The printed circuit board (or PCB) is the true unsung hero of the electronics age. Before PCBs, electrical circuits had to be created with masses of wires in a point-to-point arrangement. If you try to imagine the electronics world of today without PCBs, you will start to understand the vital part that they have played in the modern world.
They are all-pervasive. There is hardly a piece of electrical equipment in use today that does not use a printed circuit board. The simple fact that you are reading this on a screen means that there is at least one PCB within arms reach of you right now. In all likelihood, there are probably several.
Printed circuit board design is governed by many factors, but two of the most important are the size of the components on the board, and the need for the board to connect to the outside world. In fact, one has a direct impact on the other. As microprocessors grow smaller, the size of the connector used on the board becomes a larger and larger problem. 30 years ago, the DIN 41612 connector was king. A 96-pole DIN 41612 connector was over 80mm long, and stood well over 11mm tall. With technology like this, it is hard to image the slimline, hand-held designs of today's smartphone.
Therefore, connector manufacturers have had to constantly innovate in an attempt to keep pace with the relentless miniaturisation of the electronics world. This has also meant that the whole connection method has had to change. Back when DIN 41612 ruled the roost, many electronics systems used a backplane structure, with a number of daughterboards plugged in at right angles to a passive backplane which acted as little more than a data-transfer system. Needless to day, this sort of arrangement wouldn't work very well in today's miniature devices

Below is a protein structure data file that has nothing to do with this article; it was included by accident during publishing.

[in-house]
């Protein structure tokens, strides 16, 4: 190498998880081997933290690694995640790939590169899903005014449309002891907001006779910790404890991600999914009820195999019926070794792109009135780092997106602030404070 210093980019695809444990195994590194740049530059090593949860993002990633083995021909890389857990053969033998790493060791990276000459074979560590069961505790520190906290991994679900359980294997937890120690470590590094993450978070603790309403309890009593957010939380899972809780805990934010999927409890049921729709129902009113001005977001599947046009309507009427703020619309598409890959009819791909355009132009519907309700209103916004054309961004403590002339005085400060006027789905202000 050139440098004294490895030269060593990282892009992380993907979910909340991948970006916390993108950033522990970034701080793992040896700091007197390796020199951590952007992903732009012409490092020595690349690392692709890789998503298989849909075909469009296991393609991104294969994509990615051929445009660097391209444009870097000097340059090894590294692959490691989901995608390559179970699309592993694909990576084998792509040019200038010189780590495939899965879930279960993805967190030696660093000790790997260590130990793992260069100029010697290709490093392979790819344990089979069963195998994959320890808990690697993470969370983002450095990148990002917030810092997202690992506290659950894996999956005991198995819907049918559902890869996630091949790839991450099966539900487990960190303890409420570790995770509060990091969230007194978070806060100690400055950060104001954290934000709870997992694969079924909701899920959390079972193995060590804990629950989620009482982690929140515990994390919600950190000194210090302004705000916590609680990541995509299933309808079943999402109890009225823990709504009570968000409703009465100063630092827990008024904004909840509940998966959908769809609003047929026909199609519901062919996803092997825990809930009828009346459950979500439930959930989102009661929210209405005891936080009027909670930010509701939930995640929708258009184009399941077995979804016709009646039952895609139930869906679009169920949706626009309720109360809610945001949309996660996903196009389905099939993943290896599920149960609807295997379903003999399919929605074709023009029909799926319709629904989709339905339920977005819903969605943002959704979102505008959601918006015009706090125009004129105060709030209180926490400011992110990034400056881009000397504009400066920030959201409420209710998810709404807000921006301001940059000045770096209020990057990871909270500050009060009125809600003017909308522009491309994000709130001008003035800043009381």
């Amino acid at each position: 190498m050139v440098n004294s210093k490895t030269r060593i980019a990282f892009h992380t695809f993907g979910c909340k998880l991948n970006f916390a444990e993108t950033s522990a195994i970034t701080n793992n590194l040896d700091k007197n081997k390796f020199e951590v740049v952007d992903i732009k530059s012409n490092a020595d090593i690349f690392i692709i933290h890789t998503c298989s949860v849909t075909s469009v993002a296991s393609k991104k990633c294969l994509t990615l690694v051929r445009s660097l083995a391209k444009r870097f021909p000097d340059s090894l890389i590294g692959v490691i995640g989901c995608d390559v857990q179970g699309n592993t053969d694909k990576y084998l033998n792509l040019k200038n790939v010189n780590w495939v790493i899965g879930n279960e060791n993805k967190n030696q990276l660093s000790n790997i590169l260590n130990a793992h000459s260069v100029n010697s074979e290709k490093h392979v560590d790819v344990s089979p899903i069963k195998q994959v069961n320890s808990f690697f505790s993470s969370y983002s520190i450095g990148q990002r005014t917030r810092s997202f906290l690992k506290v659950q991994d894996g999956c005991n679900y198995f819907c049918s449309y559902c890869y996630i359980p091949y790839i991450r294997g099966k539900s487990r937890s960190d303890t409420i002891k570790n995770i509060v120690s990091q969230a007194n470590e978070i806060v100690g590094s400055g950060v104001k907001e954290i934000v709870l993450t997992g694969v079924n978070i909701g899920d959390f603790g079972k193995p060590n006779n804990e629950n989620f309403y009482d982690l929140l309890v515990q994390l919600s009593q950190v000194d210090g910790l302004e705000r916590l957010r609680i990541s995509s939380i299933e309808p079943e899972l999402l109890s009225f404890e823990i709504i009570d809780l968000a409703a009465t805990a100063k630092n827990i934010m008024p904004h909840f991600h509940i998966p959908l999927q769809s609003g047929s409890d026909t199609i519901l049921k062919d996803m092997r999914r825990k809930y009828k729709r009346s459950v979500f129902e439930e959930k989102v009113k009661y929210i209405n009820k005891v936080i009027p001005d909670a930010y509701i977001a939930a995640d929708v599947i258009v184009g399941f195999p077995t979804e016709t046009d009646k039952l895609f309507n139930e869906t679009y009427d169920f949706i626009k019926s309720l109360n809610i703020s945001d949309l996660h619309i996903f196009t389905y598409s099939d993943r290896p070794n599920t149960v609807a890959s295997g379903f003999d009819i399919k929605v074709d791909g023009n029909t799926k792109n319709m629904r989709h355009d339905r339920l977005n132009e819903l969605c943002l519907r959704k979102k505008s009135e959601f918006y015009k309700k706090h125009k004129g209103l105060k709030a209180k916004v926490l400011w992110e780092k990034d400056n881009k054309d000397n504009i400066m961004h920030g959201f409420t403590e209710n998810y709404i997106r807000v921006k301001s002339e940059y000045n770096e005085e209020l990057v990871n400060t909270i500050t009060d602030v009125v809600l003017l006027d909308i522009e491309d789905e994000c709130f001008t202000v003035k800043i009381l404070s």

Fig 1. From left to right: Cable-to-Board; Extender Card; Mezzanine, Mother/Daughter Board
But even in today's world of single-board computers and tiny devices, there is a need for a versatile, compact connector system that allows two PCBs to be joined together in the most efficient way.
Our friends at HARTING have created a possible solution to all of these problems with the har-flex® series of connectors, which has been developed as a universally compatible board-to-board connector family. This product series is available in straight and angled versions, in addition to the cable mounted connectors with ribbon cable termination utilizing IDC technology. Advantages include the flexible spacing of vertically and horizontally arranged PCBs, allowing a number of PCBs to be connected to a BUS or for multiple board connection.
The har-flex® connector family, available with even number contact counts of between 6 and 100, use a compact 1.27 mm pitch. This design has already proved its mechanical stability within industrial applications and is able to handle high data rates. They are available fully surface-mount (SMT) compliant or can be supplied with through-hole (THR) hold down frames for additional mechanical stability.
Download the har-flex catalogue today and see how it might solve your next PCB headache.